I think the brevity and clarity are pretty obvious. And perhaps the management of expectations too. ATC are managing the expectations of the pilots of China 156 that they will get a prompt clearance to take off, if and only if, they are ready for immediate departure. The pilots are well trained and understand immediate means immediate and will only confirm if they are 100% ready. Similarly, the expectations of the pilots of Qantas 405 are being managed. They know they will most likely get a late clearance to land and will have prepared themselves for the possibility that they will have to pull out of the landing and go around again. But they will know that ATC have assessed that it is unlikely this will be required and will have heard China 156 confirming to ATC that they are ready to go.

There is plenty of pressure on the air traffic controller as there a lot of planes wanting to take off or land, but there is never any hint of that in his voice. It is calm and clear at all times and he speaks fastish but not so fast that he will not be understood. And he knows that if China 156 is slow to move he can ask Qantas 405 to “go around” and rejoin the queue for landing. Equally he already knew that if China 156 said not ready, he would clear Qantas 405 for landing. But his skill is in managing China 156 to ensure he can safely get an extra plane away before Qantas 405 lands. Without the managing of expectations this high performance would not be possible and I put it to you that it is the same in business. As leaders of a business managing expectations of your people is important. Equally when you report to someone, taking the front foot in managing their expectations is a great skill to have.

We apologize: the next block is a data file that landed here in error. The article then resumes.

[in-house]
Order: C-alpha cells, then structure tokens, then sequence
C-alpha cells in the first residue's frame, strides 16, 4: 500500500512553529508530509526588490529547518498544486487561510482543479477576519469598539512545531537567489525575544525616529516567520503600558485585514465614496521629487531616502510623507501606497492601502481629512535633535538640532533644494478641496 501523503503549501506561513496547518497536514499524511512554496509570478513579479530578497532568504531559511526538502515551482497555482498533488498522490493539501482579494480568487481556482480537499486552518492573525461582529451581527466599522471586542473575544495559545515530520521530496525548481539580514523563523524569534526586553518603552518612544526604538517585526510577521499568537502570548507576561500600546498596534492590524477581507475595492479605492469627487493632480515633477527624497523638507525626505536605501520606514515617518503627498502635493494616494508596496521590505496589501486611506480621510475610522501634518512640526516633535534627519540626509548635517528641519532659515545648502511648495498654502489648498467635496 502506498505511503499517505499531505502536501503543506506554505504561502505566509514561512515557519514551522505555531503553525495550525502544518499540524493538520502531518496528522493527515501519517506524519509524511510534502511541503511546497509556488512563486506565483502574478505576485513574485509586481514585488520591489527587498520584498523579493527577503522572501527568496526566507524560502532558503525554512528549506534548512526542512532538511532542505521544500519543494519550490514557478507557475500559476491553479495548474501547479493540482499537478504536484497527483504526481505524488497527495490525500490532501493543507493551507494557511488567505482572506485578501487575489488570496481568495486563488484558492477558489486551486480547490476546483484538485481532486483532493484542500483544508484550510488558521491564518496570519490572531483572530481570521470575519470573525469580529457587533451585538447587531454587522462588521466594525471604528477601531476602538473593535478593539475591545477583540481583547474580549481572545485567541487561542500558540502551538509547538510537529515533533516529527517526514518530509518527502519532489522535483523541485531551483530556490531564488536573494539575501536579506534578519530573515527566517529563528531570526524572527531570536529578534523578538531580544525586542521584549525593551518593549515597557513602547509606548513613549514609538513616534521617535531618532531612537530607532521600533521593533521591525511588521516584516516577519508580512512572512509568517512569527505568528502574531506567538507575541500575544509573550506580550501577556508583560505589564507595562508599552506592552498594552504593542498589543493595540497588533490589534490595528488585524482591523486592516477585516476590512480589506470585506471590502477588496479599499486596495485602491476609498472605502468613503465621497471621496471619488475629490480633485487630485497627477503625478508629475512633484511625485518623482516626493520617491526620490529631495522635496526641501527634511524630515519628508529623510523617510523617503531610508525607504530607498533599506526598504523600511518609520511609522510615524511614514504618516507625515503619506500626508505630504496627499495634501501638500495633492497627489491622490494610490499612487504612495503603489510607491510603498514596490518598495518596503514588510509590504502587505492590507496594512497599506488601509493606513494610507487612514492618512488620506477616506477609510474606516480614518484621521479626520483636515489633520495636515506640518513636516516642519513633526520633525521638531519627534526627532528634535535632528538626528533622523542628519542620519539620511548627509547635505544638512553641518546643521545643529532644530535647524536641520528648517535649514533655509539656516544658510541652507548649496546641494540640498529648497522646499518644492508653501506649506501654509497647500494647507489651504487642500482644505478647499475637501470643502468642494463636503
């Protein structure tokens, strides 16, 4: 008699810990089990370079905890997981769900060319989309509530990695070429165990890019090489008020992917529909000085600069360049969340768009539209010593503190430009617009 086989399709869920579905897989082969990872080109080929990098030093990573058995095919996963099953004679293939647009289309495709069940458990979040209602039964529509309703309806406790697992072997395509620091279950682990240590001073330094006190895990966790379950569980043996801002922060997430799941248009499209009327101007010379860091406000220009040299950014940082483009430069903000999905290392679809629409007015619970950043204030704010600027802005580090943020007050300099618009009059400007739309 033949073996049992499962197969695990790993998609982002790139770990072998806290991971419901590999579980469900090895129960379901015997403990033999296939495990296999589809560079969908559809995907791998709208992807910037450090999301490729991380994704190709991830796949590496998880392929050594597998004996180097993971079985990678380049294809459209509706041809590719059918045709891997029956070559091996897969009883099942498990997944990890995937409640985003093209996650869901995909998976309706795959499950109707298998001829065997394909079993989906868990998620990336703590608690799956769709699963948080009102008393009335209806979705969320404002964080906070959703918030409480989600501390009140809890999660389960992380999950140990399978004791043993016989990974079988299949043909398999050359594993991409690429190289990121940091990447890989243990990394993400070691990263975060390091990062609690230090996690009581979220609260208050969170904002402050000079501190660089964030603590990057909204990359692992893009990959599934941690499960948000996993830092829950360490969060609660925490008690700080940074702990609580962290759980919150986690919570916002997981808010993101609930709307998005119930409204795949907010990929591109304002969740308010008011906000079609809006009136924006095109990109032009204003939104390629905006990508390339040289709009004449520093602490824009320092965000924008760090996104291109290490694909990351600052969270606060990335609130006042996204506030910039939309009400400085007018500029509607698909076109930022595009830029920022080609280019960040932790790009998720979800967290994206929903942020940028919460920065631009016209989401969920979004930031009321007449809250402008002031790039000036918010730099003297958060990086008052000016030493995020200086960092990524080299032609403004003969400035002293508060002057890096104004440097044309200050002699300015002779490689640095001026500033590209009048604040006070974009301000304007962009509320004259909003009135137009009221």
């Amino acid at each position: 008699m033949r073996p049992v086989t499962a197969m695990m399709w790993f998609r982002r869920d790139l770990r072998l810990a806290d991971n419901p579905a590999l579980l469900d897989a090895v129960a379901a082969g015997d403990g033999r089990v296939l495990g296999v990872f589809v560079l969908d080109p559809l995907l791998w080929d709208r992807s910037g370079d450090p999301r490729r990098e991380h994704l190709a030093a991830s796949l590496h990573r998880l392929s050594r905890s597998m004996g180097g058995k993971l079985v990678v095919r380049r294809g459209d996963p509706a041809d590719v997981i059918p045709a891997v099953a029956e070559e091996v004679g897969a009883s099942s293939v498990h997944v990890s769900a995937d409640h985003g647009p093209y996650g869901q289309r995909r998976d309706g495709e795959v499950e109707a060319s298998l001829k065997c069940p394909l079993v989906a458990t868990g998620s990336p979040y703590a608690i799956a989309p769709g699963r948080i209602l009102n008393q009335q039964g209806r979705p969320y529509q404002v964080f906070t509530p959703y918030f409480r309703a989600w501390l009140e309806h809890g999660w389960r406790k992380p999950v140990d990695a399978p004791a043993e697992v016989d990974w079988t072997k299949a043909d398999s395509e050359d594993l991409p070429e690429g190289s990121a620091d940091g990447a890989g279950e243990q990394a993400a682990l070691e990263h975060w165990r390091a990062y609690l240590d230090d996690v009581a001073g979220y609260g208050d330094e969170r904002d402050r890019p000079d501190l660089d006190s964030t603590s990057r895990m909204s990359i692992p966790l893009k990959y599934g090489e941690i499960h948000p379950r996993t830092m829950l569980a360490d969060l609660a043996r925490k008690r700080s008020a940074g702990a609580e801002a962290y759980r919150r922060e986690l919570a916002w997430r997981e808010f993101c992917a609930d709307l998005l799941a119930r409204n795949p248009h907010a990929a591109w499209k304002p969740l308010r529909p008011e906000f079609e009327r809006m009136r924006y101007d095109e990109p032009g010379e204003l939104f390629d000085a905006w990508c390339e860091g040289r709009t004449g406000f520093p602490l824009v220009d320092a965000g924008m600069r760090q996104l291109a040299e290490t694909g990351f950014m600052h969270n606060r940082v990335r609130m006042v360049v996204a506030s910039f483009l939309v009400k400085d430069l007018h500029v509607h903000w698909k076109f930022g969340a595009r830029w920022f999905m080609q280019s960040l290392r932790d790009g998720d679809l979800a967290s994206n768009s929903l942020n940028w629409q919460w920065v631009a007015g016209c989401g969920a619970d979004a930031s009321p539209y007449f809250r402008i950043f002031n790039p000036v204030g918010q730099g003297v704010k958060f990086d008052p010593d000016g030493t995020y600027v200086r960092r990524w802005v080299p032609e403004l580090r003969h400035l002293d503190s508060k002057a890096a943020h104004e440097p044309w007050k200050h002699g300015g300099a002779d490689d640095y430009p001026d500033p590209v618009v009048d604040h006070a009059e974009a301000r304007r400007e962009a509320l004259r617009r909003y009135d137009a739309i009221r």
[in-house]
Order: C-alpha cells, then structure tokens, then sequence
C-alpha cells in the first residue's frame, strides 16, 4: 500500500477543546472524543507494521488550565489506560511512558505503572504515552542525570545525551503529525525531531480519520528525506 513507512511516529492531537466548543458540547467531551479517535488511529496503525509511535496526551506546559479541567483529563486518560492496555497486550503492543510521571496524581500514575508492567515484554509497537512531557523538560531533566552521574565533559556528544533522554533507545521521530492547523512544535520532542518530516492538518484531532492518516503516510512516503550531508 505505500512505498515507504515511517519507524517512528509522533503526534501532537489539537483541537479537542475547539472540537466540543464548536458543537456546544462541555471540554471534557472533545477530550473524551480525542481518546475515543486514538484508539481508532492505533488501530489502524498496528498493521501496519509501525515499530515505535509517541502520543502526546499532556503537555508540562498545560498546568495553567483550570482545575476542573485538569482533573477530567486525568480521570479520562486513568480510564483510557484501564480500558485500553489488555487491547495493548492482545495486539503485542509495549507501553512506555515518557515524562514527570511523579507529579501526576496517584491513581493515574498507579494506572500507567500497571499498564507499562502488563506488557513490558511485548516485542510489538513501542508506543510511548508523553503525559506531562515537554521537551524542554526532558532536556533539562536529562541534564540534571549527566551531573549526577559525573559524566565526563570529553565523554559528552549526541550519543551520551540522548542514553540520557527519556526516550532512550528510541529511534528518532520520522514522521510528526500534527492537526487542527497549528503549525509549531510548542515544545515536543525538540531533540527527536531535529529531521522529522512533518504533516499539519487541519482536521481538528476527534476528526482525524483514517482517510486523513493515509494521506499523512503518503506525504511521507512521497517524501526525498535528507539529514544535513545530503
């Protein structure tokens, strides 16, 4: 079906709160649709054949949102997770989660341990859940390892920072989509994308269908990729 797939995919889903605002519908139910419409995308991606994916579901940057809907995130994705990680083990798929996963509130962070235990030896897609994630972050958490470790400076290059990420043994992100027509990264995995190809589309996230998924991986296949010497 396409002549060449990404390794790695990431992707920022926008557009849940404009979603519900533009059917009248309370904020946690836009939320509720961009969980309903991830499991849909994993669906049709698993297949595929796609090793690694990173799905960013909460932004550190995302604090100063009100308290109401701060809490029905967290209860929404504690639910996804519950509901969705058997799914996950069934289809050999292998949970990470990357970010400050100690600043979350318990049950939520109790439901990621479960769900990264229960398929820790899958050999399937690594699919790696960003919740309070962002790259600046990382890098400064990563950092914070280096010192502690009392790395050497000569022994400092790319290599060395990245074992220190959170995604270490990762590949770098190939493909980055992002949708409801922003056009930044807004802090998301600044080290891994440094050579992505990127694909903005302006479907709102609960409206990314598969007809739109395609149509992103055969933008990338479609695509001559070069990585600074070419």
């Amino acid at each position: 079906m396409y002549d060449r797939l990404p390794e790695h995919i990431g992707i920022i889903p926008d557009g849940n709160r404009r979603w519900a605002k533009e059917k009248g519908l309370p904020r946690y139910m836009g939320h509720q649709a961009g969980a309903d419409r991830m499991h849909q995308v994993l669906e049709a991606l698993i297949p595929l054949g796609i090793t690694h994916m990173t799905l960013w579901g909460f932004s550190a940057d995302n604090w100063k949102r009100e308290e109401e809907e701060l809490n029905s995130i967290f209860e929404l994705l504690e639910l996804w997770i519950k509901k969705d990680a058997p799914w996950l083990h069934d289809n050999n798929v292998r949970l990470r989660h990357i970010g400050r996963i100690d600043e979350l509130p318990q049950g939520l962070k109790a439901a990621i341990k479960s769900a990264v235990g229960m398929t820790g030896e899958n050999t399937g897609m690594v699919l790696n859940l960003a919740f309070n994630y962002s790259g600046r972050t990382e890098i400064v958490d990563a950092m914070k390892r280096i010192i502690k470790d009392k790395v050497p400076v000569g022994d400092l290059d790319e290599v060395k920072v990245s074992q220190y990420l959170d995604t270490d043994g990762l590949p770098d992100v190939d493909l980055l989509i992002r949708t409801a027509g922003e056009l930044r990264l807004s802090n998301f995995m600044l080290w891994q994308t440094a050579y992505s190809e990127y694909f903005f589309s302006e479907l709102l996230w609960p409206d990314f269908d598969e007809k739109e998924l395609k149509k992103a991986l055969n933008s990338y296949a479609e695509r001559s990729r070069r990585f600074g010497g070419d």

Calm under pressure

Brisbane airport is not the busiest airport in Australia but it currently has a single runway to serve a significant volume of domestic and international arrivals and departures for aircraft ranging in size from A380 down to a single prop Cessna. “Time is money” is very applicable to this industry just as it is in professional services.

Have a Plan B

The aviation industry is renowned for contingency planning. In most cases they don’t just have a plan B but a C, D and E as well. (Which is comforting when our lives depend on it.) What Plan B do you have? For example if you lost your internet connection for the day or your office burnt down (no joke, I had that happen to me at a firm I worked in.) what would you do? Risk management is often forgotten….until it is too late. The aviation industry doesn’t work that way and not should you.


Rob Pillans is an Accounting Firm Management Guru and Accounting Firm Coach, dedicated to helping accountants define their version of success, formulate the strategies and implement them. He provides hands on coaching, consulting, training, mentoring and facilitating all over Australia and New Zealand. He writes a monthly newsletter, which you can sign up for here.